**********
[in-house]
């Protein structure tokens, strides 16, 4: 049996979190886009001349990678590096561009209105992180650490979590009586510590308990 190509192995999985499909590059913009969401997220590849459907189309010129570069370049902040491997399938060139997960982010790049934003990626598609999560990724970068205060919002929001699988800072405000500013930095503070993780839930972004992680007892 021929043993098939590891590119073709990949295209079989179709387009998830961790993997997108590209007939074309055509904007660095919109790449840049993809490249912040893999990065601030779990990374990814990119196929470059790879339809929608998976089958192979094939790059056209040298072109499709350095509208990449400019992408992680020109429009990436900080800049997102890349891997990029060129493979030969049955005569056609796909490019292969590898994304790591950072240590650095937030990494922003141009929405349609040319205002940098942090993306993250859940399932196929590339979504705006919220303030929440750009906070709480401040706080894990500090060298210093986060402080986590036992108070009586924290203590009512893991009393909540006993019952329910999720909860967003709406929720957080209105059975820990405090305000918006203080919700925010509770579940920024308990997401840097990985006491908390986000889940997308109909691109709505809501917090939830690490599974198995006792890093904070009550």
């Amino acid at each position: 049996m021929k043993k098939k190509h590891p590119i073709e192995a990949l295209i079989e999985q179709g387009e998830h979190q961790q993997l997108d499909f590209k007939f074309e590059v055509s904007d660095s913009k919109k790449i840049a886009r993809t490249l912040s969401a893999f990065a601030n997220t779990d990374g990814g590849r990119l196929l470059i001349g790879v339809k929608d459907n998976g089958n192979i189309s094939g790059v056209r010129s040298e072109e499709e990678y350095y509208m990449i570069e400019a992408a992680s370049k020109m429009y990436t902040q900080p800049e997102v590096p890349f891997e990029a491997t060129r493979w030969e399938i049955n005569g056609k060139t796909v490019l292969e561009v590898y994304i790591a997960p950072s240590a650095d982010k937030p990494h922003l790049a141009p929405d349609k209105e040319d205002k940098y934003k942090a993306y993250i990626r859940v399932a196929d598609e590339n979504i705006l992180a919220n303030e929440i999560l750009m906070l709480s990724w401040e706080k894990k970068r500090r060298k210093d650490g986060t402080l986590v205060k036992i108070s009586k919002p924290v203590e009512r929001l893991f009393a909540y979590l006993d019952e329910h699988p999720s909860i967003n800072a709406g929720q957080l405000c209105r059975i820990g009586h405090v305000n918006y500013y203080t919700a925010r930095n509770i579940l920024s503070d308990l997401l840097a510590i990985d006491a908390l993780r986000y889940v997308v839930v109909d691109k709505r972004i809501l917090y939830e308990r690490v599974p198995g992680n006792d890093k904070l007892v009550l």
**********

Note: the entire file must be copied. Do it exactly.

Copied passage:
[in-house]
């Protein structure tokens, strides 16, 4: 049996979190886009001349990678590096561009209105992180650490979590009586510590308990 190509192995999985499909590059913009969401997220590849459907189309010129570069370049902040491997399938060139997960982010790049934003990626598609999560990724970068205060919002929001699988800072405000500013930095503070993780839930972004992680007892 021929043993098939590891590119073709990949295209079989179709387009998830961790993997997108590209007939074309055509904007660095919109790449840049993809490249912040893999990065601030779990990374990814990119196929470059790879339809929608998976089958192979094939790059056209040298072109499709350095509208990449400019992408992680020109429009990436900080800049997102890349891997990029060129493979030969049955005569056609796909490019292969590898994304790591950072240590650095937030990494922003141009929405349609040319205002940098942090993306993250859940399932196929590339979504705006919220303030929440750009906070709480401040706080894990500090060298210093986060402080986590036992108070009586924290203590009512893991009393909540006993019952329910999720909860967003709406929720957080209105059975820990405090305000918006203080919700925010509770579940920024308990997401840097990985006491908390986000889940997308109909691109709505809501917090939830690490599974198995006792890093904070009550």
């Amino acid at each position: 049996m021929k043993k098939k190509h590891p590119i073709e192995a990949l295209i079989e999985q179709g387009e998830h979190q961790q993997l997108d499909f590209k007939f074309e590059v055509s904007d660095s913009k919109k790449i840049a886009r993809t490249l912040s969401a893999f990065a601030n997220t779990d990374g990814g590849r990119l196929l470059i001349g790879v339809k929608d459907n998976g089958n192979i189309s094939g790059v056209r010129s040298e072109e499709e990678y350095y509208m990449i570069e400019a992408a992680s370049k020109m429009y990436t902040q900080p800049e997102v590096p890349f891997e990029a491997t060129r493979w030969e399938i049955n005569g056609k060139t796909v490019l292969e561009v590898y994304i790591a997960p950072s240590a650095d982010k937030p990494h922003l790049a141009p929405d349609k209105e040319d205002k940098y934003k942090a993306y993250i990626r859940v399932a196929d598609e590339n979504i705006l992180a919220n303030e929440i999560l750009m906070l709480s990724w401040e706080k894990k970068r500090r060298k210093d650490g986060t402080l986590v205060k036992i108070s009586k919002p924290v203590e009512r929001l893991f009393a909540y979590l006993d019952e329910h699988p999720s909860i967003n800072a709406g929720q957080l405000c209105r059975i820990g009586h405090v305000n918006y500013y203080t919700a925010r930095n509770i579940l920024s503070d308990l997401l840097a510590i990985d006491a908390l993780r986000y889940v997308v839930v109909d691109k709505r972004i809501l917090y939830e308990r690490v599974p198995g992680n006792d890093k904070l007892v009550l």